Your options when a parent is financially irresponsible

A child can take over with power of attorney or guardianship

To Her Credit columnist Sally Herigstad
Sally Herigstad is a certified public accountant and the author of "Help! I Can't Pay My Bills: Surviving a Financial Crisis" (St. Martin's Press, 2006). She writes "To Her Credit," a weekly reader Q&A column about issues involving women, credit and debt, for, and also wrote for MSN Money, and, and has guested on Martha Stewart Radio and other programs.

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Question Dear Sally,
My mother has no assets, a small Social Security check and debts from storage facilities and utilities. She also is in the check-cashing loan cycle. We will ask her to sign a power of attorney form next week, and I will pay off her debt for the check-cashing.

I want to advise the various places where she gets short-term loans that future debt will not be honored and my mother has no funds to pay if she takes out a loan with them. Can I send an email in advance to try to get her blacklisted at these places? Otherwise, she will just get in debt again. I cannot continue to bail her out. – Liz


Dear Liz,
First, you are not obligated to pay off your mother’s check-cashing loan debt with your own money. In fact, that may not be the best use of your funds.

If your mother has assets, those can be used to pay off the debts. Otherwise, she may be judgment-proof, meaning they can’t collect money from her because she doesn’t have the means to repay.

There’s no easy way to prevent your mom from taking out new loans from payday loan or check-cashing places. You’re free to call the places she has used in the past. However, if your mom is exhibiting financially irresponsible behavior and you’re worried about her, you should go further to protect her interests.

Virginia lawyer Matthew L. Kreitzer says, “Until a person has been told by a court that they lack the capability to do this, they are allowed to continue this financially dangerous behavior – taking out loans, mortgages and so on.”

You say you will ask her to sign a power of attorney document, and if she agrees to it, that is the best option. It does not require a court order, and it can give you the right to take control of her finances. That includes handling Social Security benefits, bank accounts, retirement accounts and anything related to financing. While you can find free forms online, you would be better off paying an attorney familiar with the laws of your mother’s state. There are many variations of power of attorney.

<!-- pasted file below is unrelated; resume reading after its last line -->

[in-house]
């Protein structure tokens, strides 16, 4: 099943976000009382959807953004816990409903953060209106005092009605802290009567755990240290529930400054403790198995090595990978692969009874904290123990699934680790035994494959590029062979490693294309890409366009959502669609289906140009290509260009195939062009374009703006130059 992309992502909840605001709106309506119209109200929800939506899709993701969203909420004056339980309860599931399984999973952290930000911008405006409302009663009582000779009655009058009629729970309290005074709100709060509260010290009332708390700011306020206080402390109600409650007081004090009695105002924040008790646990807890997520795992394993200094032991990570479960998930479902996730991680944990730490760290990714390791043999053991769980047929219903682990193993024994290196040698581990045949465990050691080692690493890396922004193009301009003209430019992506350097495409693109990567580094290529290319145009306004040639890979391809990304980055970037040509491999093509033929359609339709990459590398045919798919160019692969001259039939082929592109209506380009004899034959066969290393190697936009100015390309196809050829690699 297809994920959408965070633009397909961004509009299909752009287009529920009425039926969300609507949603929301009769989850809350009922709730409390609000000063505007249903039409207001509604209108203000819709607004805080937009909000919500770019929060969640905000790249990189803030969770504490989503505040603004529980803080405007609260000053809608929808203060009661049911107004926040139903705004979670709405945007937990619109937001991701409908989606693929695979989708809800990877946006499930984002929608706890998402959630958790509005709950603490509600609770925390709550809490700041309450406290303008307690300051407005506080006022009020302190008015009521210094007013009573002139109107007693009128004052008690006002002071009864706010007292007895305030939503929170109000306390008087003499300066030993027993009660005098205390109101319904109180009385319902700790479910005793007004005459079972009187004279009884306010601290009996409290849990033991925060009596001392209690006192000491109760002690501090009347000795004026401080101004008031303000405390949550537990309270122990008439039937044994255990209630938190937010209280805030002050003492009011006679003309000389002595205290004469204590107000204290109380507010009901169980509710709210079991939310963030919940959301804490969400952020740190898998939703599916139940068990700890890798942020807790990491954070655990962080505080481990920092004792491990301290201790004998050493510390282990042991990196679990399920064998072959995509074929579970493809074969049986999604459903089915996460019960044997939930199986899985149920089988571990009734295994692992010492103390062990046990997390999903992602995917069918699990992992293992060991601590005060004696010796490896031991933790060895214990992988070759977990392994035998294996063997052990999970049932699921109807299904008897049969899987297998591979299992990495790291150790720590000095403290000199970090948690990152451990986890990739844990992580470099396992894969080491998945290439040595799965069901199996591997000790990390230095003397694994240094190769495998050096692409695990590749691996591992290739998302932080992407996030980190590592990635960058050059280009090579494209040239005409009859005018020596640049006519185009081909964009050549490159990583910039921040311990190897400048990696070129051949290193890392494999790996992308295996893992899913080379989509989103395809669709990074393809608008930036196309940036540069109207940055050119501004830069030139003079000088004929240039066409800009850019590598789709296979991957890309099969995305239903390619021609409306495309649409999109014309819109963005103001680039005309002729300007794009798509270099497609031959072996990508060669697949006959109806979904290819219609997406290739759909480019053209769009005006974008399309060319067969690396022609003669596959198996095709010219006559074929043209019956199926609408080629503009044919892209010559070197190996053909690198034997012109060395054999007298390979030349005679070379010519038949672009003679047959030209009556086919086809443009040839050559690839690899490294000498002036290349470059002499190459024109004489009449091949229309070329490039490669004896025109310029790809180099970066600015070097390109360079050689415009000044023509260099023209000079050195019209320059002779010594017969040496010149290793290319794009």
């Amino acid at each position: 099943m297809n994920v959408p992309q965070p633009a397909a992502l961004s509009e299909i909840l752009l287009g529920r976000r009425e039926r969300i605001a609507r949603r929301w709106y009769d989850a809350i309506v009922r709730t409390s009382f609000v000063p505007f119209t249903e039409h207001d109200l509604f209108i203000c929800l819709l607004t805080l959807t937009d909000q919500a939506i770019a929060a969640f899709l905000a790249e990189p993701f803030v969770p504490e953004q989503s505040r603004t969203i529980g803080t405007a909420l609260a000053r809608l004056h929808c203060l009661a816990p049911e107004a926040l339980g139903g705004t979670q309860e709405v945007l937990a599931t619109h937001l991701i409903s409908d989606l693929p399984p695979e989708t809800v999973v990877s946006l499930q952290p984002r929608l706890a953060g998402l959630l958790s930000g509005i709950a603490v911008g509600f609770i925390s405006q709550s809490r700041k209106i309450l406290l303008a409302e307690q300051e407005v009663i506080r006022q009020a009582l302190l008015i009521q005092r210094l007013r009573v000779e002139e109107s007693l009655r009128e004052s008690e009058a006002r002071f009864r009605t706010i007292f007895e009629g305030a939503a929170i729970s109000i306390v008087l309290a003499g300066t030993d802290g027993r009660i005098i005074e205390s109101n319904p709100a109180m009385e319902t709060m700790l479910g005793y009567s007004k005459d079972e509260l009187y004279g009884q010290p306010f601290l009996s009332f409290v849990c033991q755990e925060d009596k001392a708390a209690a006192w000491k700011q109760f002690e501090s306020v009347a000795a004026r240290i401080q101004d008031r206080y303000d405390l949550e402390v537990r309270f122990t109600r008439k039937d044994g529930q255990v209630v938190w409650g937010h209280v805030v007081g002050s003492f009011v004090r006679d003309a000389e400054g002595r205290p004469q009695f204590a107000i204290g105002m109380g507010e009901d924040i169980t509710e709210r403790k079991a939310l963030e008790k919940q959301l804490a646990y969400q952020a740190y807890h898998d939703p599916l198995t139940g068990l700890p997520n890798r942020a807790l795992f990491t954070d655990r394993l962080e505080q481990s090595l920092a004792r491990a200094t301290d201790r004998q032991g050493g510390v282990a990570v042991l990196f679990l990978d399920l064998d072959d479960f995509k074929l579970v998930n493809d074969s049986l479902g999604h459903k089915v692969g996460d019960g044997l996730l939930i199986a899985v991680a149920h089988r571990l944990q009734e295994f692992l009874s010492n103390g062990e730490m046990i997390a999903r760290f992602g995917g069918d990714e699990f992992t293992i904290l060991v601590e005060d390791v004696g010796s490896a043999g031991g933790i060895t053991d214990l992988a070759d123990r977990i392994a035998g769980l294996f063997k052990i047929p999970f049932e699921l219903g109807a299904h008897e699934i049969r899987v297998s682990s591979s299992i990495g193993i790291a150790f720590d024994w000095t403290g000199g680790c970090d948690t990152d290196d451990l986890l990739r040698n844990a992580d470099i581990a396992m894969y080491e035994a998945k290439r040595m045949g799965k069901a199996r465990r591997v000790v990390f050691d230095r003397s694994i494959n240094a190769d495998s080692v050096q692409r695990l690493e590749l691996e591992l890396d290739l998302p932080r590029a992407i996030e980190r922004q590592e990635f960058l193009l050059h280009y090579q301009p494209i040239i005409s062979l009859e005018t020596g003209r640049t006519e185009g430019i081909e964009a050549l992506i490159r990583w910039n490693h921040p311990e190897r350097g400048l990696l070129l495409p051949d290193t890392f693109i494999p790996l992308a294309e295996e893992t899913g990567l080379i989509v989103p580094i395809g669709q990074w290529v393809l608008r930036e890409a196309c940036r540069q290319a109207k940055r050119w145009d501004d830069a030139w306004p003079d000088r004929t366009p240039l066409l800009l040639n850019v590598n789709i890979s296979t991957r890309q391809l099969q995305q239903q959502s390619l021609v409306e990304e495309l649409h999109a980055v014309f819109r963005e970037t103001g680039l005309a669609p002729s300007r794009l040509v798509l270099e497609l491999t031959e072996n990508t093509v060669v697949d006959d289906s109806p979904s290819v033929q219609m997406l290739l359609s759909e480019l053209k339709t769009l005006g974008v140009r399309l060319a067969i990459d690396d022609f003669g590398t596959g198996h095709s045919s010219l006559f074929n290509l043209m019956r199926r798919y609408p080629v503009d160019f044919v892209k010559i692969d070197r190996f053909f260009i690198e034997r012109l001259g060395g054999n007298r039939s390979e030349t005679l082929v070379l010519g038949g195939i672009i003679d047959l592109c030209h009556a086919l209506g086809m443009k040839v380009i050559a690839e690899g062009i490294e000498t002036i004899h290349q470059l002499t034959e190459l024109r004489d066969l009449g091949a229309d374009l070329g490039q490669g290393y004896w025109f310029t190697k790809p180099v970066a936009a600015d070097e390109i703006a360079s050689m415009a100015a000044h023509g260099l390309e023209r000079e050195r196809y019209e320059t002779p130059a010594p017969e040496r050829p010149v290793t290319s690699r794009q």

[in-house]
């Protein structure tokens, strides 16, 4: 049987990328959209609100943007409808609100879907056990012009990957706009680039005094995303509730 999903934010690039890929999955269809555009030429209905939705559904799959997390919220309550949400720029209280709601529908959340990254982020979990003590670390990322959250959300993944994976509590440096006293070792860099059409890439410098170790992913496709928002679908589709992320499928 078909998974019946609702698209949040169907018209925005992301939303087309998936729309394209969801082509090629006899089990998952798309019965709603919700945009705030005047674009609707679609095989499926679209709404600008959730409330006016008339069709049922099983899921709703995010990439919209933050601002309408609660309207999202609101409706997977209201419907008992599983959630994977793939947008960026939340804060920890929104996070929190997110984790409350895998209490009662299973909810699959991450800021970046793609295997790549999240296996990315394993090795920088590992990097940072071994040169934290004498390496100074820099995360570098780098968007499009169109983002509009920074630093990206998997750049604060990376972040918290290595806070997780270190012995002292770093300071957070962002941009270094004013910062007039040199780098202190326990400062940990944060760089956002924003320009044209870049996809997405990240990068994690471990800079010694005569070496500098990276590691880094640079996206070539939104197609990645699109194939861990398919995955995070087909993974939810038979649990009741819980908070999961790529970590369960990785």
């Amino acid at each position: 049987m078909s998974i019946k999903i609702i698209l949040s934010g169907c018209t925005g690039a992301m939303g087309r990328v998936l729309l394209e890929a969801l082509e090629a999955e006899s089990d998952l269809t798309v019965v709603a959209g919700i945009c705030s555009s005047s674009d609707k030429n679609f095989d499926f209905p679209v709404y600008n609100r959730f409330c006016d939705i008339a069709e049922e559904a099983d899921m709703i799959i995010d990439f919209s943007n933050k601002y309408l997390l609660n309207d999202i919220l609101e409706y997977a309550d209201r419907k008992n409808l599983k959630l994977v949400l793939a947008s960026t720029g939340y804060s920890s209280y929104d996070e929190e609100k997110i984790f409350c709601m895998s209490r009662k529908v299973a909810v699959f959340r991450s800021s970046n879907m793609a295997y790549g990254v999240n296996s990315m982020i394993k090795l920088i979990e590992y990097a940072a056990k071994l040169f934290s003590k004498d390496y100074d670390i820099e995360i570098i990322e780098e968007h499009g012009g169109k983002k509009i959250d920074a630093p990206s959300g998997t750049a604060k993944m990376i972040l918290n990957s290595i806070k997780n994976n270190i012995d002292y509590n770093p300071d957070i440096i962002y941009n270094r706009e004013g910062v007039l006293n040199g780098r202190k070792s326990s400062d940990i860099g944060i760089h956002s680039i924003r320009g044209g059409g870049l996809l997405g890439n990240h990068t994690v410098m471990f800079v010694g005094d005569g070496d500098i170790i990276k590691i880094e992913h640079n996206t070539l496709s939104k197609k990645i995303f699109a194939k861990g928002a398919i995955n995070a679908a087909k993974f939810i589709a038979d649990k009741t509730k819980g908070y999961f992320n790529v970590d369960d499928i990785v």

But what if mom does not agree? If she makes bad financial decisions because of mental infirmity or some other incapacity, your other option is guardianship, also known as conservatorship. This is a legal status that allows you to take control of your mom's personal and property because she is no longer able to.

Guardianships are granted by a court order and require a hearing that examines:

  • How incapacitated is the person?
  • What degree of oversight is required?
  • Who is the best person to provide that oversight?

“You’ll likely need a doctor’s note with a formal evaluation, and you’ll have to prove that you are the person who should be managing the finances,” says Kreitzer. “When you start the process, the whole family gets involved, and someone may step in and say they should do it instead of you.”

If you want to have guardianship, you’ll also need to get your own attorney. Every state is different. Be sure to talk with an attorney licensed in the state your mother lives in for help making the best decisions in her case.

Taking over someone else’s finances, whether by power of attorney or guardianship, is no small step. It creates legal obligations on you as a fiduciary, so be sure to ask your attorney about the responsibilities you will have. The federal Consumer Financial Protection Bureau also has guides to managing someone else’s money.

See related: Steps to protect finances of those with Alzheimer’s, How to detect and prevent elderly financial abuse

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Updated: 03-18-2019